Screening and assessment of the Chinese cohort was performed from 12 August 2010 to 10 February 2012. For those ≥60 years, participation rates for the first phase were as follows: 73.6% (595/808) for 60–64 years, 70.8% (361/510) for 65–69 years, 70.5% (335/475) for 70–74 years, 55.8% (173/310) for 75–79 years and 49.0% (74/151) for those aged ≥80 years. Of the 1538 subjects (mean age 68.9 years; range 60–85 years), 612 participants were screen positive. Of these, 300 subjects agreed to participate in phase II. Compared with those who did not participate in phase II (n=312), those who participated were younger (mean age 69.9 years), more often women, had a higher education and higher socioeconomic status and were less often hypertensive, whereas the proportion of hyperlipidaemia was higher (table 1). After excluding these 312 subjects, a total of 1226 subjects were available for the analysis (926 screen negatives and 300 screen positives). Mean age of these 1226 subjects was 68.2 years (range 60–85 years). Among these subjects, only 59 (4.9%) were >80 years of age.
Table 2 shows the crude and age standardised prevalence of cognitive impairment. Among 1226 subjects, 171 participants were diagnosed with cognitive impairment, of whom 84 (6.9%) had CIND mild, 80 (6.5%) had CIND moderate and seven (0.5%) had dementia. However, due to the small numbers, dementia was combined with CIND moderate for further analyses. The crude prevalence of any cognitive impairment in the population was 13.9%, with an age standardised prevalence rate of 15.2% (95% CI 12.8 to 17.6).The age standardised prevalence of CIND mild was 7.2% (95% CI 5.6 to 8.8) and CIND moderate/dementia 7.9% (95% CI 6.2 to 9.7). Prevalence increased with age, from 5.9% in those aged 60–64 years to 31.3% in those 75–79 years and 44.1% in those aged >80 years. In the present study, multivariate analyses revealed that age, gender, presence of diabetes and hyperlipidaemia were independently associated with cognitive impairment (table 3).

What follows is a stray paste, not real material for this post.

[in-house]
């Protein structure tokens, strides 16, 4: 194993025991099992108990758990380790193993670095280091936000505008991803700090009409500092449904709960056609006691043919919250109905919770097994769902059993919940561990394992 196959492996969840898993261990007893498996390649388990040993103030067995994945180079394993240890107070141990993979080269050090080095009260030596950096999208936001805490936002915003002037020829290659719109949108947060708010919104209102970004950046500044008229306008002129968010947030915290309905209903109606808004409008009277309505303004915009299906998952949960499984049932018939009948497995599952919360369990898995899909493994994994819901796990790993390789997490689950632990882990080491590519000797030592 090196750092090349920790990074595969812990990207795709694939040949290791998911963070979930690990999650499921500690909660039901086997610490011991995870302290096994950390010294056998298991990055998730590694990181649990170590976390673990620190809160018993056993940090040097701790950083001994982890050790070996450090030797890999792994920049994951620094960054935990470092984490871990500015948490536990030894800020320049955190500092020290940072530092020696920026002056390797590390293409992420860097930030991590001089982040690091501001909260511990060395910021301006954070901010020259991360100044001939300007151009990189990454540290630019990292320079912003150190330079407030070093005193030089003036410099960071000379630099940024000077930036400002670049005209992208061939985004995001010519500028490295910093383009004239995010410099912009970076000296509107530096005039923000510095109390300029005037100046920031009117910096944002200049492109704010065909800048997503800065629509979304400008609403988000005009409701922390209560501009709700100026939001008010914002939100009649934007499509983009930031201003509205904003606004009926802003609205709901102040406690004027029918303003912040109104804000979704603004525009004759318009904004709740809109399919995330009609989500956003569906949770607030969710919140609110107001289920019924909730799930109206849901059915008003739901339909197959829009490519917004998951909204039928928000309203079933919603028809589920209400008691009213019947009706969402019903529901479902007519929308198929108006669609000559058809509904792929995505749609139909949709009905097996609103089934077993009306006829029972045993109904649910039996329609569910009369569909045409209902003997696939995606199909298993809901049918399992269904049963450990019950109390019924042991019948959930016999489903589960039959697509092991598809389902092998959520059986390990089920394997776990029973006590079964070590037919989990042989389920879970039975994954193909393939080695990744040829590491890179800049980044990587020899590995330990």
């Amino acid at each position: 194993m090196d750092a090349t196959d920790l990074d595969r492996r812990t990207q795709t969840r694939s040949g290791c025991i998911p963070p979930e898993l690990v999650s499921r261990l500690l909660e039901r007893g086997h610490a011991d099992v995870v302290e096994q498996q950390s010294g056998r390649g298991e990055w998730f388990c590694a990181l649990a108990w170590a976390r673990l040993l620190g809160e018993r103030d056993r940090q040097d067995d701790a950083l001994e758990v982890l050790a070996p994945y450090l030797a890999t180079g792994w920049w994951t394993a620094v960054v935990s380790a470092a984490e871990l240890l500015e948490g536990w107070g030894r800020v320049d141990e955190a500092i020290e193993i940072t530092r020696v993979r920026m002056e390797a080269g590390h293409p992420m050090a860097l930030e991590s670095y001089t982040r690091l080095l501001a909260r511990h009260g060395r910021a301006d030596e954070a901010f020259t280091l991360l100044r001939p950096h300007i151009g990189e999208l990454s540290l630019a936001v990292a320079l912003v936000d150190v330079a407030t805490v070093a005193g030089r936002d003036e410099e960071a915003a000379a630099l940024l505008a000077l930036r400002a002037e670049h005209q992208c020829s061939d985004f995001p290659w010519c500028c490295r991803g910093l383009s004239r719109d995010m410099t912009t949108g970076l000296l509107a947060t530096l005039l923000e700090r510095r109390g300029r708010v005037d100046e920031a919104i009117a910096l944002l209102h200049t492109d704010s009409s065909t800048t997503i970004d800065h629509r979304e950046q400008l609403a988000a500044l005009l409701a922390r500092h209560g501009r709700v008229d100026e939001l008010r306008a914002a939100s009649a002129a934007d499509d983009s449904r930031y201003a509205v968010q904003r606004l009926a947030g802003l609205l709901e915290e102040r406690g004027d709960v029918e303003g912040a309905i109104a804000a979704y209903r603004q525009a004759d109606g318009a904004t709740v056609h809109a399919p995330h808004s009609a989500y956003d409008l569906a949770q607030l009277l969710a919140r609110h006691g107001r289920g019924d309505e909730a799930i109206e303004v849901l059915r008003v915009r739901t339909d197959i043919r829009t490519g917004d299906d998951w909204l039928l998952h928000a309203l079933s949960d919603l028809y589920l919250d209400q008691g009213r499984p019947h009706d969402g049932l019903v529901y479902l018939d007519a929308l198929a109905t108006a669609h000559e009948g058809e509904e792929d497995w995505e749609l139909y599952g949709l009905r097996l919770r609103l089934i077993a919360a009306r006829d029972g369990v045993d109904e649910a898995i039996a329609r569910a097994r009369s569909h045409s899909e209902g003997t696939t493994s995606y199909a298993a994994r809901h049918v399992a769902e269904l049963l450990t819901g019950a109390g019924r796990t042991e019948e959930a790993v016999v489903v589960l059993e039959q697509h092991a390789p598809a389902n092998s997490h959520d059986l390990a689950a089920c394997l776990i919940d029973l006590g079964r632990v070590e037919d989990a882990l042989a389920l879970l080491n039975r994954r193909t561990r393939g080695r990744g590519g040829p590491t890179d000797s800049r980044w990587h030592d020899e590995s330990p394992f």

Finally, we performed a sensitivity analysis for the prevalence of cognitive impairment/dementia by including the screen positive non-responders (n=312) using different approaches (table 4). The two simple approaches revealed a broad range (11.1–31.3%) for the prevalence of cognitive impairment/dementia in this Chinese population. However, as these two approaches reflect the two possible extremes, we used a third more realistic approach using multiple imputation to estimate the prevalence. This approach gave an overall prevalence of cognitive impairment/dementia of 24.3%. Trends for cognitive impairment across age and gender were the same as those found when we performed the initial analyses excluding the screen positive non-responders. Figure 2 shows our overall and gender specific prevalence estimates in relation to those reported from previous studies on cognitive impairment. Our prevalence estimates were comparable with those described in other studies.